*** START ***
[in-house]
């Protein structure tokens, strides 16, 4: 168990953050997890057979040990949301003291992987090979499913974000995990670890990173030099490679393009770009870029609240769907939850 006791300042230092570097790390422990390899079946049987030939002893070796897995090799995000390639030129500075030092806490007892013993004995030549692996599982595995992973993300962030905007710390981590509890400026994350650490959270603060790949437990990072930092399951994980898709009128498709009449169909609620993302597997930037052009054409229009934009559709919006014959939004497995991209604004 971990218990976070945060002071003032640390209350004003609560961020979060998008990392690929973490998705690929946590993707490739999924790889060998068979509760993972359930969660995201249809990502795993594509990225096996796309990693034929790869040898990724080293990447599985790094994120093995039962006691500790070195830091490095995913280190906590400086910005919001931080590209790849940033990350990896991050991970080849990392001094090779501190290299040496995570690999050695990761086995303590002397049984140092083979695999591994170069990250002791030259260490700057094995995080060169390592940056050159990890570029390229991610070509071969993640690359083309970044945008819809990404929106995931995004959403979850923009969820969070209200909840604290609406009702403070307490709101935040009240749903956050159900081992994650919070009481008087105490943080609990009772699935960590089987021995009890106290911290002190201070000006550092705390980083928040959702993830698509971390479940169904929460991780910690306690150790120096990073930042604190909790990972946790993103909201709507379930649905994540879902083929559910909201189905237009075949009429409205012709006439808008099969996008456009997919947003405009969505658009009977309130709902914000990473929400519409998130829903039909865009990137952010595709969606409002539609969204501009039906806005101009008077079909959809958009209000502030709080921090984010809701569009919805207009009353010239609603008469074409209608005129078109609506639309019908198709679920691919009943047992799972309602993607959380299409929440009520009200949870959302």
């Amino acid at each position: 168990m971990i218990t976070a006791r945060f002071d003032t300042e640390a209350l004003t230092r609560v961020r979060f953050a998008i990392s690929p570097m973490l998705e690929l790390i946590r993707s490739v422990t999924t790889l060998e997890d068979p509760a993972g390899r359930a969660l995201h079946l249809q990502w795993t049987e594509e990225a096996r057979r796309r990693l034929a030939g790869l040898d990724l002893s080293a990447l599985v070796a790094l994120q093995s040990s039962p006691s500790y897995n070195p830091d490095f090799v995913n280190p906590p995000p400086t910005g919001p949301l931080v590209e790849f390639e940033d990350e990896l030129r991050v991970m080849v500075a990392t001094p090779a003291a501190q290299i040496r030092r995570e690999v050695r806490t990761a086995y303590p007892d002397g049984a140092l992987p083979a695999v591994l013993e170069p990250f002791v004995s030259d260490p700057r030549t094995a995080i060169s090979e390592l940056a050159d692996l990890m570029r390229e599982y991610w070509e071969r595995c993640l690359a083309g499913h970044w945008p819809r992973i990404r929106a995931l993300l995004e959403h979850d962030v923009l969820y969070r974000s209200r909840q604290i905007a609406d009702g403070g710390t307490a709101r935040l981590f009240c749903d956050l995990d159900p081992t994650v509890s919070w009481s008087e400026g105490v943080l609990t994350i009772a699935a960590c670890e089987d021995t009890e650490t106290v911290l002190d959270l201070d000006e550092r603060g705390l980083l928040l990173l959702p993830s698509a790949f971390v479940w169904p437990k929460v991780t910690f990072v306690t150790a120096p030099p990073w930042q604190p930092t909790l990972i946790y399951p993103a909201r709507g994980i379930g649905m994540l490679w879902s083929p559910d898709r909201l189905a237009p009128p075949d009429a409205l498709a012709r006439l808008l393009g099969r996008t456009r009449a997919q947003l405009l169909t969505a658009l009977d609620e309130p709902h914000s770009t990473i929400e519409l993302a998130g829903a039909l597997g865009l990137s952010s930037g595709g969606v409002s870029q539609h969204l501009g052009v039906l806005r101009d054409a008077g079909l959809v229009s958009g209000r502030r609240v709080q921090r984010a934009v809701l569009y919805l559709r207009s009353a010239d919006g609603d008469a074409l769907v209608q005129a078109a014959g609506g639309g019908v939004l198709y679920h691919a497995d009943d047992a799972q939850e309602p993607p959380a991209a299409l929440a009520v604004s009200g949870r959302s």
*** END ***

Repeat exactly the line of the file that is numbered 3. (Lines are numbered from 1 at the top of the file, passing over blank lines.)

């Amino acid at each position: 168990m971990i218990t976070a006791r945060f002071d003032t300042e640390a209350l004003t230092r609560v961020r979060f953050a998008i990392s690929p570097m973490l998705e690929l790390i946590r993707s490739v422990t999924t790889l060998e997890d068979p509760a993972g390899r359930a969660l995201h079946l249809q990502w795993t049987e594509e990225a096996r057979r796309r990693l034929a030939g790869l040898d990724l002893s080293a990447l599985v070796a790094l994120q093995s040990s039962p006691s500790y897995n070195p830091d490095f090799v995913n280190p906590p995000p400086t910005g919001p949301l931080v590209e790849f390639e940033d990350e990896l030129r991050v991970m080849v500075a990392t001094p090779a003291a501190q290299i040496r030092r995570e690999v050695r806490t990761a086995y303590p007892d002397g049984a140092l992987p083979a695999v591994l013993e170069p990250f002791v004995s030259d260490p700057r030549t094995a995080i060169s090979e390592l940056a050159d692996l990890m570029r390229e599982y991610w070509e071969r595995c993640l690359a083309g499913h970044w945008p819809r992973i990404r929106a995931l993300l995004e959403h979850d962030v923009l969820y969070r974000s209200r909840q604290i905007a609406d009702g403070g710390t307490a709101r935040l981590f009240c749903d956050l995990d159900p081992t994650v509890s919070w009481s008087e400026g105490v943080l609990t994350i009772a699935a960590c670890e089987d021995t009890e650490t106290v911290l002190d959270l201070d000006e550092r603060g705390l980083l928040l990173l959702p993830s698509a790949f971390v479940w169904p437990k929460v991780t910690f990072v306690t150790a120096p030099p990073w930042q604190p930092t909790l990972i946790y399951p993103a909201r709507g994980i379930g649905m994540l490679w879902s083929p559910d898709r909201l189905a237009p009128p075949d009429a409205l498709a012709r006439l808008l393009g099969r996008t456009r009449a997919q947003l405009l169909t969505a658009l009977d609620e309130p709902h914000s770009t990473i929400e519409l993302a998130g829903a039909l597997g865009l990137s952010s930037g595709g969606v409002s870029q539609h969204l501009g052009v039906l806005r101009d054409a008077g079909l959809v229009s958009g209000r502030r609240v709080q921090r984010a934009v809701l569009y919805l559709r207009s009353a010239d919006g609603d008469a074409l769907v209608q005129a078109a014959g609506g639309g019908v939004l198709y679920h691919a497995d009943d047992a799972q939850e309602p993607p959380a991209a299409l929440a009520v604004s009200g949870r959302s």